Will Barack Obama be the sorest loser of them all?
Eight days before he leaves office, President Barack Obama is not planning to go any farther than a short distance from the White House after Donald Trump is sworn in to replace him next Friday, while his Mount Rainier-sized ego still basks in the glow of audience reaction to his “farewell speech” Tuesday evening.
Obama spent 54 minutes essentially talking about himself to an audience in Chicago, his adopted hometown where it appears he has no intention of settling. Other presidents, according to the Wall Street Journal, have gone home and literally gotten out of town, but not Obama.
Granted, he is sticking to the District while younger daughter Sasha is still in school. But as the Journal article suggested, “the real reason is probably to fight for the preservation of his legacy.”
Richard Benedetto, writing in the Journal Wednesday, contended that there is “no more effective way of doing so than to remain on the battlefield and position himself not only as the de facto head of the Democratic Party, but also the main media voice of opposition to the policies of Mr. Trump.”
Obama may have set a new standard of narcissism, and critics have suggested that a fawning dominant media contributed to that. As Benedetto, a retired White House correspondent for USA Today put it, “His presence in Washington will invite news reporters to seek his commentary and criticism of every move Mr. Trump makes.”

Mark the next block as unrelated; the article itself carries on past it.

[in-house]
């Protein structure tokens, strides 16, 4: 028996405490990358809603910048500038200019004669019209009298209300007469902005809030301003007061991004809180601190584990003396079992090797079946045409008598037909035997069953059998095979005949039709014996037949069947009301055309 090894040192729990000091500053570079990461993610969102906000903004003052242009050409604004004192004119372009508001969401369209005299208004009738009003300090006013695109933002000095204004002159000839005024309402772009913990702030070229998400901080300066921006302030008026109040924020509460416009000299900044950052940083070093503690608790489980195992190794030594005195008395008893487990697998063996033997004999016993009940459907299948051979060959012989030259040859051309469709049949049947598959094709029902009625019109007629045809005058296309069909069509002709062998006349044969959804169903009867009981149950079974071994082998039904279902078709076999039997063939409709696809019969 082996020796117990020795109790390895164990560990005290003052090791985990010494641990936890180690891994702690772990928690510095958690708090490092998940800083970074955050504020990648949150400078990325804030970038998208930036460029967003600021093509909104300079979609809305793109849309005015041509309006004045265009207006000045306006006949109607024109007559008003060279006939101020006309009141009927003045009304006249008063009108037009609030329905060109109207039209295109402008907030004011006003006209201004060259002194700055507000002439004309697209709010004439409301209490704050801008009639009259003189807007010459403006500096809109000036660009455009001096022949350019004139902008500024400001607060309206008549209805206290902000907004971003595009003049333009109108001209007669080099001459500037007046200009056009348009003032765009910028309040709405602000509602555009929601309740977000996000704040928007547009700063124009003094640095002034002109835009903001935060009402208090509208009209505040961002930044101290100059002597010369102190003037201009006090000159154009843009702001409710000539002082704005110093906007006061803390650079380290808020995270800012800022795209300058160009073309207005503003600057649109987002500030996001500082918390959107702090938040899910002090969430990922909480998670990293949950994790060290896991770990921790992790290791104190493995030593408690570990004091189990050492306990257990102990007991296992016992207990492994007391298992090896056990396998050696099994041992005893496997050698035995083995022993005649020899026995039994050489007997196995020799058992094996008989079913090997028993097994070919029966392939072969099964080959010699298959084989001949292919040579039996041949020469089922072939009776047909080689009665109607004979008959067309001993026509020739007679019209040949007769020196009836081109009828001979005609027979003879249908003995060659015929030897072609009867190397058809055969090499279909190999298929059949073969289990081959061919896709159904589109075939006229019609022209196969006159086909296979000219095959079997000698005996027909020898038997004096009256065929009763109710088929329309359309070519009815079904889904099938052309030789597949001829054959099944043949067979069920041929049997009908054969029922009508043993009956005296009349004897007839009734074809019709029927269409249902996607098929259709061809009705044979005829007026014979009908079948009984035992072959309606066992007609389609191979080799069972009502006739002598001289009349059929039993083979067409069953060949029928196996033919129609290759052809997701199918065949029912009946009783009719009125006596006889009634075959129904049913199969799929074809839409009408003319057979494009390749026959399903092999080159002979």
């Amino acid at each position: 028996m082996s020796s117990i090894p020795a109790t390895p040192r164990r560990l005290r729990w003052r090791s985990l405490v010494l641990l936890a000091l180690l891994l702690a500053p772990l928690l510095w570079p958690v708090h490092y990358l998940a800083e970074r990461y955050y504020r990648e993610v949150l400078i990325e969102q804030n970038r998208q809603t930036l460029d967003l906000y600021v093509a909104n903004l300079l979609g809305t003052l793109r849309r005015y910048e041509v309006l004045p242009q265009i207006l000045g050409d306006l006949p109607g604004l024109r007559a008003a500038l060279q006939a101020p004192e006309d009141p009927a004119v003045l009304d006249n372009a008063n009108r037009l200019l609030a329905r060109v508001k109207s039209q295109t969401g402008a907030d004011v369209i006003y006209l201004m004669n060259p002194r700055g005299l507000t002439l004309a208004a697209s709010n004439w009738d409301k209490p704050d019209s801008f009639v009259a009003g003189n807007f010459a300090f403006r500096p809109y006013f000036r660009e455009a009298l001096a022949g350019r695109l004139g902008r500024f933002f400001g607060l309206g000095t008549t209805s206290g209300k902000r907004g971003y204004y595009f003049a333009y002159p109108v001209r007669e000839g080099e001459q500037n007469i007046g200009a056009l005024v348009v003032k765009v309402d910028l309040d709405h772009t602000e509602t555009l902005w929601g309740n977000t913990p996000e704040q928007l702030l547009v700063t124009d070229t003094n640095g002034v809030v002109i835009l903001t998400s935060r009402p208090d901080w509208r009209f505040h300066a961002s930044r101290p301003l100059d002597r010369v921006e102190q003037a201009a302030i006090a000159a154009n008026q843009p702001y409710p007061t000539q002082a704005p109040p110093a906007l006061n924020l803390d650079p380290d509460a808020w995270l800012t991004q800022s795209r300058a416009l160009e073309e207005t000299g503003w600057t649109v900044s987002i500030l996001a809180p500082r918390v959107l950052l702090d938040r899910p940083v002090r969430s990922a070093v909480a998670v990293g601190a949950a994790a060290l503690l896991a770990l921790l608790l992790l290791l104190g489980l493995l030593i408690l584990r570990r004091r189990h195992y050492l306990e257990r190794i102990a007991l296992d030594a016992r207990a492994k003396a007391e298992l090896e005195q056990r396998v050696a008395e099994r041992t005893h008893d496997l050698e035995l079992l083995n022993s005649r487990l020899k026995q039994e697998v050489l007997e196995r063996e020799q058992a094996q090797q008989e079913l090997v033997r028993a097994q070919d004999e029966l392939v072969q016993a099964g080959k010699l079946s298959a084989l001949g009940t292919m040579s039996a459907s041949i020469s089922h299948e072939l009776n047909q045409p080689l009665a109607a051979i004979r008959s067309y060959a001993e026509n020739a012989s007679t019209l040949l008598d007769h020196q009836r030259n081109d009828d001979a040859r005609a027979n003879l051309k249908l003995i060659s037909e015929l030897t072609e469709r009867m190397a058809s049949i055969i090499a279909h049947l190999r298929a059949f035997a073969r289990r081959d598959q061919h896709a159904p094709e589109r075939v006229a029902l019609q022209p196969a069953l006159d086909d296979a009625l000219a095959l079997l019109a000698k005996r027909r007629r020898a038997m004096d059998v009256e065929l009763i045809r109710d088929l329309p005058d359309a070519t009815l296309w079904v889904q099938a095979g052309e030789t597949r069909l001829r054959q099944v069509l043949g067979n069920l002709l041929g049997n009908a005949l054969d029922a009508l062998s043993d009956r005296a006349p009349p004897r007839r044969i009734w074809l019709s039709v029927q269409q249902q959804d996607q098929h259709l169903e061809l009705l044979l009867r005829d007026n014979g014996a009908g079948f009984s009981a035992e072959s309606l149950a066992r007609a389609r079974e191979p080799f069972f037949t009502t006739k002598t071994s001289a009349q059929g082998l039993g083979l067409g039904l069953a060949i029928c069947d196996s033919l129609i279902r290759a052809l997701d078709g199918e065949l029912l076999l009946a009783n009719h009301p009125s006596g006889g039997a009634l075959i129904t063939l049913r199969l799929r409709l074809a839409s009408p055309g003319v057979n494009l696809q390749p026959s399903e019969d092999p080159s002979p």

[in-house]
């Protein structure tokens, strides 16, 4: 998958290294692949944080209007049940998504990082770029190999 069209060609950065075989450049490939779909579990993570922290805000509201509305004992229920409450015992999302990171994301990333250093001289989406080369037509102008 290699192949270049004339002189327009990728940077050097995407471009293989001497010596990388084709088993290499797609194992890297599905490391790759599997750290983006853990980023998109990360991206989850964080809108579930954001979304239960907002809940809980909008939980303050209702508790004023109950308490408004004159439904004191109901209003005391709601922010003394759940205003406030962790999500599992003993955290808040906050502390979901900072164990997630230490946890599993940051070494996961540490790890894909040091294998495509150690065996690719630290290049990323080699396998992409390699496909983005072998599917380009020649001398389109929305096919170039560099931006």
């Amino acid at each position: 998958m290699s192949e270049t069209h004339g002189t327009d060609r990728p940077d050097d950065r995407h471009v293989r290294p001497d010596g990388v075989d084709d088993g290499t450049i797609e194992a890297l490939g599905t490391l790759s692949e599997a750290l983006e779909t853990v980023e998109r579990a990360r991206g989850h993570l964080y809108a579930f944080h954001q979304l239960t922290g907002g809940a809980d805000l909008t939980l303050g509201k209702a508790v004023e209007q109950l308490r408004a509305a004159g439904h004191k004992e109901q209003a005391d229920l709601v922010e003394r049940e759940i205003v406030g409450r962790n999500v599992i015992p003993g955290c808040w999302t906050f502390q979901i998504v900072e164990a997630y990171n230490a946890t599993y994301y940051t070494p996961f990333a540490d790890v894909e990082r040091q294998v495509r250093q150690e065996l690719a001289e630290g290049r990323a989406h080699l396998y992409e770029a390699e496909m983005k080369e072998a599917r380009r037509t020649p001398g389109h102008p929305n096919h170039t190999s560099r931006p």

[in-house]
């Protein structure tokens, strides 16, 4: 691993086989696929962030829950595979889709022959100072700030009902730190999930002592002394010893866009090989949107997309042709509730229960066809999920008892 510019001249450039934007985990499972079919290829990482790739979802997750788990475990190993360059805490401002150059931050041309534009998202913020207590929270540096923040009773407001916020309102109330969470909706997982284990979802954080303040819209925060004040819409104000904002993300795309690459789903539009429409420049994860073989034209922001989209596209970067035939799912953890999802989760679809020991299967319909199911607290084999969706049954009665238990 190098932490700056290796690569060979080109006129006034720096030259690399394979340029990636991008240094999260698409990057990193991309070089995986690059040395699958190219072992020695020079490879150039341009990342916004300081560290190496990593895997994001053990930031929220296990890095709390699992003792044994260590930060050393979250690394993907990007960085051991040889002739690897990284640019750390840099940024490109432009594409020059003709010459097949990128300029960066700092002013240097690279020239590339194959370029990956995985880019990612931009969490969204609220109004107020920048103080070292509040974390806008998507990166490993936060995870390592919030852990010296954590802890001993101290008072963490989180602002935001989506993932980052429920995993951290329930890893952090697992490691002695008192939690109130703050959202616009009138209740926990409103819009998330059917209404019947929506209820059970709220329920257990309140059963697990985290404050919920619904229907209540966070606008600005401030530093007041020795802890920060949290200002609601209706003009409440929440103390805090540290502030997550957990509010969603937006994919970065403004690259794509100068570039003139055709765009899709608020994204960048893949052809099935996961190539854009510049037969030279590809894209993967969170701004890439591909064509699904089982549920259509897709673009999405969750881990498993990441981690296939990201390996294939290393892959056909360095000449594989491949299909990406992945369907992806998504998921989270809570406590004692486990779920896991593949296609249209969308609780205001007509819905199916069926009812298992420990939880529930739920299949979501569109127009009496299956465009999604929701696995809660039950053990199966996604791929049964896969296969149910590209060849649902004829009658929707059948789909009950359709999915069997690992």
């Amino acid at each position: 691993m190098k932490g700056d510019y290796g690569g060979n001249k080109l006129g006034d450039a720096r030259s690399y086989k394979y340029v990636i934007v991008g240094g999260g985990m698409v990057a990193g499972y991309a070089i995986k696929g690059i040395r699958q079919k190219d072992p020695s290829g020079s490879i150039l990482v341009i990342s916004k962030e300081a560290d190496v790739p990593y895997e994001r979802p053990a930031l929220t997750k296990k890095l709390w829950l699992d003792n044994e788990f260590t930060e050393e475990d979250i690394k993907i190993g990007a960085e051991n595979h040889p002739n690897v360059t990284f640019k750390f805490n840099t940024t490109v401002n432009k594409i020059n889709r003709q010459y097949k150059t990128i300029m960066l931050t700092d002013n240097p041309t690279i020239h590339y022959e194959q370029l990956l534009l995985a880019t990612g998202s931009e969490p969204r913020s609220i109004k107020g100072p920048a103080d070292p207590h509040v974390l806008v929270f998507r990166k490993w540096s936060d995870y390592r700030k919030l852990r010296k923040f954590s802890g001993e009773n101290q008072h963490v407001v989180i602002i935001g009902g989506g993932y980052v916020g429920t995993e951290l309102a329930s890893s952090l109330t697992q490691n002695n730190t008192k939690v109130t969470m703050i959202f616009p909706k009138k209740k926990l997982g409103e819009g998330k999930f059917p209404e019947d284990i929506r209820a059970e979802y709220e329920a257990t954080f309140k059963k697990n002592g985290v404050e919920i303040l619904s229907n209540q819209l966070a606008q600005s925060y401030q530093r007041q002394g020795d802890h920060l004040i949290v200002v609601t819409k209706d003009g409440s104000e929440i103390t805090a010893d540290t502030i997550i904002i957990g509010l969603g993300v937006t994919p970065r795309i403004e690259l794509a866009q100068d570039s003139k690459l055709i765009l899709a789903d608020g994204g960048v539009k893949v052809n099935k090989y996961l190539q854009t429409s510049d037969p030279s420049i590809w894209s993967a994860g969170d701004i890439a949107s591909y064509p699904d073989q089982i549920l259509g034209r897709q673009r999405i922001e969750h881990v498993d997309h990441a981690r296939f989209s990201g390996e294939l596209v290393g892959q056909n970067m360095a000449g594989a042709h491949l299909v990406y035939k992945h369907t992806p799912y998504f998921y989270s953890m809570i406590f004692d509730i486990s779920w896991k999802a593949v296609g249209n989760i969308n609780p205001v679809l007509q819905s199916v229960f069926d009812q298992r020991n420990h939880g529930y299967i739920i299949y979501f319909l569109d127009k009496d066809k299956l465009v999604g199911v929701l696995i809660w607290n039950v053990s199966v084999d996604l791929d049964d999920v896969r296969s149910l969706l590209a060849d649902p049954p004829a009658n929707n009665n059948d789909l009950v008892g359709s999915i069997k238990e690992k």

His adoring Chicago audience began yelling “Four more years!” And the president loved it, though he had to acknowledge that third presidential terms are not permitted.
Writing at Fox News, Bill Whalen – a research fellow at Stanford University’s Hoover Institution – had this observation about the farewell speech spectacle: “Obama chose the moment and the setting (it’s where he gave his victory speech on Election Night 2012) to bask in idolatry rather than say much that will stand the test of time.”
Right now, it appears that not much of what Obama did during his eight years in the Oval Office will stand that test. Congress appears on the verge of dismantling Obamacare, and Trump has promised to rescind most, if not all of Obama’s executive orders.
Trump will fill more than 100 open seats on the federal courts, and also one current vacancy on the Supreme Court. Many expect there will be more vacancies on the high court that Trump will fill, possibly with strict constitutionalists rather than liberal activists.
Throughout this process, Barack Obama will be no farther away than the nearest remote television camera, ready to do a live shot for whatever broadcast journalist is stationed outside of his home, waiting for a comment.
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